A motion to delay the Trump University trial until after the presidential inauguration was filed in San Diego federal court Saturday night, arguing a few extra months would give both sides time to videotape Donald Trump's testimony or possibly reach a settlement.
U.S. District Judge Gonzalo Curiel was put on notice Thursday during a hearing on the case that Trump would be seeking a continuance to the Nov. 28 trial in light of his election win.
In the motion, Trump's attorney Daniel Petrocelli lays out a detailed plan that would postpone the trial until sometime soon after the Jan. 20 inauguration to allow the president-elect to focus his time and energy on the transition to the White House.
The motion also requests that Trump be excused from having to testify live or in person. Instead, his lawyers argue he should be allowed to be questioned by both sides in a videotaped deposition for trial purposes either shortly before Jan. 20 — when his transition duties would be nearly complete — or at a later time. That video would then be played at trial.
Petrocelli asks that the specific date and location of the recording be kept secret, until trial.
Furthermore, the video testimony would be used not only in this case, but in a similar Trump University lawsuit also in San Diego that is not as close to trial — ensuring Trump won't have to testify twice.
"The videotaped testimony will ensure no additional delay of trial based on future scheduling unpredictability," Petrocelli wrote. "The breathing room also will permit the parties to explore alternative methods of resolving both cases. And the definite period after which to schedule trial safeguards plaintiffs' rights and minimizes the prejudice to them."
If the judge denies the motion, Petrocelli requests an immediate stay of the proceedings so he can appeal to a higher court.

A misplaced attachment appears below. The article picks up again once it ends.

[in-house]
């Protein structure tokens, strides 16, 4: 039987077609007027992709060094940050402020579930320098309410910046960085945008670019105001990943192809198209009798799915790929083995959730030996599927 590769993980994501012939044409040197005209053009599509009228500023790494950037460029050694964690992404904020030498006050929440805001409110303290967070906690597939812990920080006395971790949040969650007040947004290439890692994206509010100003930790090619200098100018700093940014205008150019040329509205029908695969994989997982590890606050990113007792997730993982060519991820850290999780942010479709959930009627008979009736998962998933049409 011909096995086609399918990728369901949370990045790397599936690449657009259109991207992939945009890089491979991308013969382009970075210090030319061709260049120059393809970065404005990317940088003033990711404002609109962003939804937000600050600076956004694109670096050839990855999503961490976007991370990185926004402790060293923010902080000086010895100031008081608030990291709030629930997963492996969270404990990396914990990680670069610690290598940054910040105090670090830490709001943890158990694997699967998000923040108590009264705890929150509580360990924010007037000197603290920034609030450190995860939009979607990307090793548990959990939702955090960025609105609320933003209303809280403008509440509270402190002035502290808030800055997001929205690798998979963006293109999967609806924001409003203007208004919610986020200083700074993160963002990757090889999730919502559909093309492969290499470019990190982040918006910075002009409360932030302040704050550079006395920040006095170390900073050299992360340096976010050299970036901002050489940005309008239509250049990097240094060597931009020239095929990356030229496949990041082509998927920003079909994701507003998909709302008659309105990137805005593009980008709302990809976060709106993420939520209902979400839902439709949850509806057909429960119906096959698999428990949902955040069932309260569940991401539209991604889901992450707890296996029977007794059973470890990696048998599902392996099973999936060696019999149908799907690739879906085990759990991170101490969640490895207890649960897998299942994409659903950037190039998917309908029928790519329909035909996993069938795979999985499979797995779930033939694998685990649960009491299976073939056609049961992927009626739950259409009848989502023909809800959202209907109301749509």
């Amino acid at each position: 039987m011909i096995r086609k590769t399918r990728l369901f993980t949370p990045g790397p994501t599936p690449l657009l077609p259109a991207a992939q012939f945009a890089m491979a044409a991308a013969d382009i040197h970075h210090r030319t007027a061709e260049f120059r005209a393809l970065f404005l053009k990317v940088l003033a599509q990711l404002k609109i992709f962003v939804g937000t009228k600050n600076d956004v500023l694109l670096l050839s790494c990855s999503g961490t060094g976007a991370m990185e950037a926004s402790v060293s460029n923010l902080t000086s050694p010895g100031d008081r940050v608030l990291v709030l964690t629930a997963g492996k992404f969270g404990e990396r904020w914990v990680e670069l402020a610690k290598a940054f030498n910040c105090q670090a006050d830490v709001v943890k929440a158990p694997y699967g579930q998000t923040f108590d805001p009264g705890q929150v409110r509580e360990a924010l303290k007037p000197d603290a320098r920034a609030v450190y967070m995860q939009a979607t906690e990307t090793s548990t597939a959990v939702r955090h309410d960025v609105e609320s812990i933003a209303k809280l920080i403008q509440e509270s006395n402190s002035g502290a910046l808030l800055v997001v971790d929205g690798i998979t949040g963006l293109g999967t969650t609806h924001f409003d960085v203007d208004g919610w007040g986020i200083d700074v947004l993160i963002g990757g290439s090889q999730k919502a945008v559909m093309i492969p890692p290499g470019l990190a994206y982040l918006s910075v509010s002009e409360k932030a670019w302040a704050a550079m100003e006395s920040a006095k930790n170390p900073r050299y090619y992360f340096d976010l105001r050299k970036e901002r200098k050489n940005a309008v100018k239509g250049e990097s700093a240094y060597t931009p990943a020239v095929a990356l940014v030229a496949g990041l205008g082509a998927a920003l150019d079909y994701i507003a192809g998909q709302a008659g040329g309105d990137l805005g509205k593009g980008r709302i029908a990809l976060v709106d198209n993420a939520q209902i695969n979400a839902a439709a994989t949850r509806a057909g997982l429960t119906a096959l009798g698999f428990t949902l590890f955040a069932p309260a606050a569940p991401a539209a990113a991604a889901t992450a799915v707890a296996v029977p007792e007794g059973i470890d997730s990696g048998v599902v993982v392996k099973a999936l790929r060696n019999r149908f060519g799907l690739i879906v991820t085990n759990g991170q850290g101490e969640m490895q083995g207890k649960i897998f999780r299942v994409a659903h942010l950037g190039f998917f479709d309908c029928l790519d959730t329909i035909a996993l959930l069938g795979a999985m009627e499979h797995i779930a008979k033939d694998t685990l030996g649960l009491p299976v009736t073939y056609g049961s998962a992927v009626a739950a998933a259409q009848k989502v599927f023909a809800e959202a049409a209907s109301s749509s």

Attached to the motion are some 500-plus pages of government documentation and research detailing the duties of a president-elect's transition period.
Petrocelli also points to Clinton v. Jones, a 1997 landmark U.S. Supreme Court decision that held that sitting presidents are not immune to lawsuits involving incidents that occurred before they were in office. The ruling stressed that, even so, federal courts must still afford the "utmost deference" to the president if he is being sued, giving him wide latitude in his scheduling and recognizing the importance of the office.
The case stems from a lawsuit filed by Paula Jones against then-President Bill Clinton, accusing him of sexual harassment when he was Arkansas governor. The case eventually settled out of court.
Attorneys for the plaintiffs in the Trump University case said Thursday that a delay in the trial would complicate matters and that it would be best to hold it before Trump takes office.
The class-action lawsuit, filed in 2010, accuses Trump and Trump University of misleading students who signed up for seminars that promised to teach insider secrets to real estate investing. The students claim they were told instructors were "handpicked" by Trump when they weren't, and that the program falsely held itself out to be an accredited university when it was not.
The class-member representing California, Sonny Low, is from Chula Vista, while two other people represent members in Florida and New York. There are potentially more than 7,000 eligible class members.
Judge Curiel on Thursday urged both sides to revisit settlement talks with the help of a veteran San Diego judge who has offered his mediation services. Lawyers for both parties agreed they were willing to discuss that with Judge Jeffrey Miller.